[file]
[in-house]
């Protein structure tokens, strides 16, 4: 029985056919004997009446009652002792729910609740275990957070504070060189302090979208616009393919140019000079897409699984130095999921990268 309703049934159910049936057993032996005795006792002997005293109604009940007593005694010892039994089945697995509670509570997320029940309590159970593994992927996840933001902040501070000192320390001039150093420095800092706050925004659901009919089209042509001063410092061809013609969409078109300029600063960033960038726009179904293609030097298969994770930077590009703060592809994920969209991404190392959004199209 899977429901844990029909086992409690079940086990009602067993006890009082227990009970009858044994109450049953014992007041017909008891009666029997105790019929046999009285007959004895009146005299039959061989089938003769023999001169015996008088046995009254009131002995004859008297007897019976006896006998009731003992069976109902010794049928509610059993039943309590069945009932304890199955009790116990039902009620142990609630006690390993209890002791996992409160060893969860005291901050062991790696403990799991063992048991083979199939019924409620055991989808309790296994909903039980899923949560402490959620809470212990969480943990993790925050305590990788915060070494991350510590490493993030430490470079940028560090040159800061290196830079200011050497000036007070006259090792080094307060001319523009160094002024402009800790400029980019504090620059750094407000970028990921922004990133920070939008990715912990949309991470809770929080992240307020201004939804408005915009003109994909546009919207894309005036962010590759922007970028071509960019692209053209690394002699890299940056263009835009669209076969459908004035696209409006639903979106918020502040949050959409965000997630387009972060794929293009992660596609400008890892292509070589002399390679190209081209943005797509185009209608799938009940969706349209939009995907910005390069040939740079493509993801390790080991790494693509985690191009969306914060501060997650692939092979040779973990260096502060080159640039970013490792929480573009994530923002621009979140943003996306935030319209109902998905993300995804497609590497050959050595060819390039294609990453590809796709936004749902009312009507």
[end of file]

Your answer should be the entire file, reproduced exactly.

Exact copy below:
[in-house]
């Protein structure tokens, strides 16, 4: 029985056919004997009446009652002792729910609740275990957070504070060189302090979208616009393919140019000079897409699984130095999921990268 309703049934159910049936057993032996005795006792002997005293109604009940007593005694010892039994089945697995509670509570997320029940309590159970593994992927996840933001902040501070000192320390001039150093420095800092706050925004659901009919089209042509001063410092061809013609969409078109300029600063960033960038726009179904293609030097298969994770930077590009703060592809994920969209991404190392959004199209 899977429901844990029909086992409690079940086990009602067993006890009082227990009970009858044994109450049953014992007041017909008891009666029997105790019929046999009285007959004895009146005299039959061989089938003769023999001169015996008088046995009254009131002995004859008297007897019976006896006998009731003992069976109902010794049928509610059993039943309590069945009932304890199955009790116990039902009620142990609630006690390993209890002791996992409160060893969860005291901050062991790696403990799991063992048991083979199939019924409620055991989808309790296994909903039980899923949560402490959620809470212990969480943990993790925050305590990788915060070494991350510590490493993030430490470079940028560090040159800061290196830079200011050497000036007070006259090792080094307060001319523009160094002024402009800790400029980019504090620059750094407000970028990921922004990133920070939008990715912990949309991470809770929080992240307020201004939804408005915009003109994909546009919207894309005036962010590759922007970028071509960019692209053209690394002699890299940056263009835009669209076969459908004035696209409006639903979106918020502040949050959409965000997630387009972060794929293009992660596609400008890892292509070589002399390679190209081209943005797509185009209608799938009940969706349209939009995907910005390069040939740079493509993801390790080991790494693509985690191009969306914060501060997650692939092979040779973990260096502060080159640039970013490792929480573009994530923002621009979140943003996306935030319209109902998905993300995804497609590497050959050595060819390039294609990453590809796709936004749902009312009507």